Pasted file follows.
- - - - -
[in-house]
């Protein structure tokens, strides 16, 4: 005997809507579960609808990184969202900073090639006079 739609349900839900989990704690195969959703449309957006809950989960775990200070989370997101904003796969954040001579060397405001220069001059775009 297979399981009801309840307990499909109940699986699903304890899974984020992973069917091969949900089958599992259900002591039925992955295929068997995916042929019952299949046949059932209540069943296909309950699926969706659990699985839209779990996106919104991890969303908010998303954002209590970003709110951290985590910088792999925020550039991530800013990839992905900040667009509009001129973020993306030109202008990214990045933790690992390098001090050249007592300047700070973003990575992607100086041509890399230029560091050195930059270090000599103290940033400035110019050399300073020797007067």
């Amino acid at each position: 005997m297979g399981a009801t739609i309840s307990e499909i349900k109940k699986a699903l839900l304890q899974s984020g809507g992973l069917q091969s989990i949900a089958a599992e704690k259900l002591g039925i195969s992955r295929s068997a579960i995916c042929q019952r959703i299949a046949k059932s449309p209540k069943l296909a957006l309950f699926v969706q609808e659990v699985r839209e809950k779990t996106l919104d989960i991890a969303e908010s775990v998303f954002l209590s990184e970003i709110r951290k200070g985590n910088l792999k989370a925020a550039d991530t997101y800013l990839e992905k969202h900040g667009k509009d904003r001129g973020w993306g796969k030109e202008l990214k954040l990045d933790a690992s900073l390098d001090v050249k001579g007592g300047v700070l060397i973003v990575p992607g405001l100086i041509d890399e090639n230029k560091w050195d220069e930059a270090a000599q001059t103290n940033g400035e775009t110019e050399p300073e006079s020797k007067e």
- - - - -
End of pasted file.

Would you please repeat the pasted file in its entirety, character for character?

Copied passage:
[in-house]
């Protein structure tokens, strides 16, 4: 005997809507579960609808990184969202900073090639006079 739609349900839900989990704690195969959703449309957006809950989960775990200070989370997101904003796969954040001579060397405001220069001059775009 297979399981009801309840307990499909109940699986699903304890899974984020992973069917091969949900089958599992259900002591039925992955295929068997995916042929019952299949046949059932209540069943296909309950699926969706659990699985839209779990996106919104991890969303908010998303954002209590970003709110951290985590910088792999925020550039991530800013990839992905900040667009509009001129973020993306030109202008990214990045933790690992390098001090050249007592300047700070973003990575992607100086041509890399230029560091050195930059270090000599103290940033400035110019050399300073020797007067």
């Amino acid at each position: 005997m297979g399981a009801t739609i309840s307990e499909i349900k109940k699986a699903l839900l304890q899974s984020g809507g992973l069917q091969s989990i949900a089958a599992e704690k259900l002591g039925i195969s992955r295929s068997a579960i995916c042929q019952r959703i299949a046949k059932s449309p209540k069943l296909a957006l309950f699926v969706q609808e659990v699985r839209e809950k779990t996106l919104d989960i991890a969303e908010s775990v998303f954002l209590s990184e970003i709110r951290k200070g985590n910088l792999k989370a925020a550039d991530t997101y800013l990839e992905k969202h900040g667009k509009d904003r001129g973020w993306g796969k030109e202008l990214k954040l990045d933790a690992s900073l390098d001090v050249k001579g007592g300047v700070l060397i973003v990575p992607g405001l100086i041509d890399e090639n230029k560091w050195d220069e930059a270090a000599q001059t103290n940033g400035e775009t110019e050399p300073e006079s020797k007067e």